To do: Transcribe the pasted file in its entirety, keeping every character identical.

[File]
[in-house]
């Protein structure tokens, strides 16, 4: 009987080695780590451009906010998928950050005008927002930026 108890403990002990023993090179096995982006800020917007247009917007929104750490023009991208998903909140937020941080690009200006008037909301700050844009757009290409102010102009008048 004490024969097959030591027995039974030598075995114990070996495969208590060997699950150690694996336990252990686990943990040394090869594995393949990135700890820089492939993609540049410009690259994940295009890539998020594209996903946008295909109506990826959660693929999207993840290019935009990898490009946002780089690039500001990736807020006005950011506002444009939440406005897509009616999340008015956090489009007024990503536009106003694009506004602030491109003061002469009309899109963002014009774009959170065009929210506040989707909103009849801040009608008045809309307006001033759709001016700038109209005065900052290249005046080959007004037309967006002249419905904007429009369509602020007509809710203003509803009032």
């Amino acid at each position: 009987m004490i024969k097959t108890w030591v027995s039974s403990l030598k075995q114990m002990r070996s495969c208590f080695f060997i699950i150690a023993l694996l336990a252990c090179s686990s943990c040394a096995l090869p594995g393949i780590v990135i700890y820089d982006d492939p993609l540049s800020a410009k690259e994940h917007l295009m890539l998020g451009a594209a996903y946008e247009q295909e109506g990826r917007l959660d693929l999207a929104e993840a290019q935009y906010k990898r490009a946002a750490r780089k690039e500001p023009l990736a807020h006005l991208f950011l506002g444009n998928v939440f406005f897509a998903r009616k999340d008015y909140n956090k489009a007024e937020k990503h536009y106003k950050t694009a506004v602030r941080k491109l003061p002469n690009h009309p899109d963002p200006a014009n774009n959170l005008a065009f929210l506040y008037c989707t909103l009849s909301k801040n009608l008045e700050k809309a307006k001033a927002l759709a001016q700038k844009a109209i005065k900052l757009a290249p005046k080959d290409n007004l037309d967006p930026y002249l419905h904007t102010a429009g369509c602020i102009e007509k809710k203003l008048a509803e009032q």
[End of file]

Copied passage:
[in-house]
């Protein structure tokens, strides 16, 4: 009987080695780590451009906010998928950050005008927002930026 108890403990002990023993090179096995982006800020917007247009917007929104750490023009991208998903909140937020941080690009200006008037909301700050844009757009290409102010102009008048 004490024969097959030591027995039974030598075995114990070996495969208590060997699950150690694996336990252990686990943990040394090869594995393949990135700890820089492939993609540049410009690259994940295009890539998020594209996903946008295909109506990826959660693929999207993840290019935009990898490009946002780089690039500001990736807020006005950011506002444009939440406005897509009616999340008015956090489009007024990503536009106003694009506004602030491109003061002469009309899109963002014009774009959170065009929210506040989707909103009849801040009608008045809309307006001033759709001016700038109209005065900052290249005046080959007004037309967006002249419905904007429009369509602020007509809710203003509803009032």
């Amino acid at each position: 009987m004490i024969k097959t108890w030591v027995s039974s403990l030598k075995q114990m002990r070996s495969c208590f080695f060997i699950i150690a023993l694996l336990a252990c090179s686990s943990c040394a096995l090869p594995g393949i780590v990135i700890y820089d982006d492939p993609l540049s800020a410009k690259e994940h917007l295009m890539l998020g451009a594209a996903y946008e247009q295909e109506g990826r917007l959660d693929l999207a929104e993840a290019q935009y906010k990898r490009a946002a750490r780089k690039e500001p023009l990736a807020h006005l991208f950011l506002g444009n998928v939440f406005f897509a998903r009616k999340d008015y909140n956090k489009a007024e937020k990503h536009y106003k950050t694009a506004v602030r941080k491109l003061p002469n690009h009309p899109d963002p200006a014009n774009n959170l005008a065009f929210l506040y008037c989707t909103l009849s909301k801040n009608l008045e700050k809309a307006k001033a927002l759709a001016q700038k844009a109209i005065k900052l757009a290249p005046k080959d290409n007004l037309d967006p930026y002249l419905h904007t102010a429009g369509c602020i102009e007509k809710k203003l008048a509803e009032q």